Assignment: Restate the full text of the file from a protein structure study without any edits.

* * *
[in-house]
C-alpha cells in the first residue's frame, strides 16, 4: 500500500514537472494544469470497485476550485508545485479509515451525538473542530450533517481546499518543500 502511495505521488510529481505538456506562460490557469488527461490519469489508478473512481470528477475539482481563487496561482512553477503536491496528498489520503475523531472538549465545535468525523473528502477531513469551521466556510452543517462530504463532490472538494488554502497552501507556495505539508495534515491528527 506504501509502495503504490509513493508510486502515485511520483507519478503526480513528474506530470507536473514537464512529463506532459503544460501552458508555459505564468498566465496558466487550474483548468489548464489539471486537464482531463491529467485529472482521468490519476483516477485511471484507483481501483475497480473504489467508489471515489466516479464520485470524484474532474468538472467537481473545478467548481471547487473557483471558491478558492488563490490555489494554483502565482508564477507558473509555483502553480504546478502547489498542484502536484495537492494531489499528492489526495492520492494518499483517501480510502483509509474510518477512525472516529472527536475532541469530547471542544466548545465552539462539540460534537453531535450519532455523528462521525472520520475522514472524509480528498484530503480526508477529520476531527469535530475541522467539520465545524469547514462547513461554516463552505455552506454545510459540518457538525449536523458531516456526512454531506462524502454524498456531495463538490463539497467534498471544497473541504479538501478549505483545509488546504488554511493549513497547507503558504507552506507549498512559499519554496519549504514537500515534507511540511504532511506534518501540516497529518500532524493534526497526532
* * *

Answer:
[in-house]
C-alpha cells in the first residue's frame, strides 16, 4: 500500500514537472494544469470497485476550485508545485479509515451525538473542530450533517481546499518543500 502511495505521488510529481505538456506562460490557469488527461490519469489508478473512481470528477475539482481563487496561482512553477503536491496528498489520503475523531472538549465545535468525523473528502477531513469551521466556510452543517462530504463532490472538494488554502497552501507556495505539508495534515491528527 506504501509502495503504490509513493508510486502515485511520483507519478503526480513528474506530470507536473514537464512529463506532459503544460501552458508555459505564468498566465496558466487550474483548468489548464489539471486537464482531463491529467485529472482521468490519476483516477485511471484507483481501483475497480473504489467508489471515489466516479464520485470524484474532474468538472467537481473545478467548481471547487473557483471558491478558492488563490490555489494554483502565482508564477507558473509555483502553480504546478502547489498542484502536484495537492494531489499528492489526495492520492494518499483517501480510502483509509474510518477512525472516529472527536475532541469530547471542544466548545465552539462539540460534537453531535450519532455523528462521525472520520475522514472524509480528498484530503480526508477529520476531527469535530475541522467539520465545524469547514462547513461554516463552505455552506454545510459540518457538525449536523458531516456526512454531506462524502454524498456531495463538490463539497467534498471544497473541504479538501478549505483545509488546504488554511493549513497547507503558504507552506507549498512559499519554496519549504514537500515534507511540511504532511506534518501540516497529518500532524493534526497526532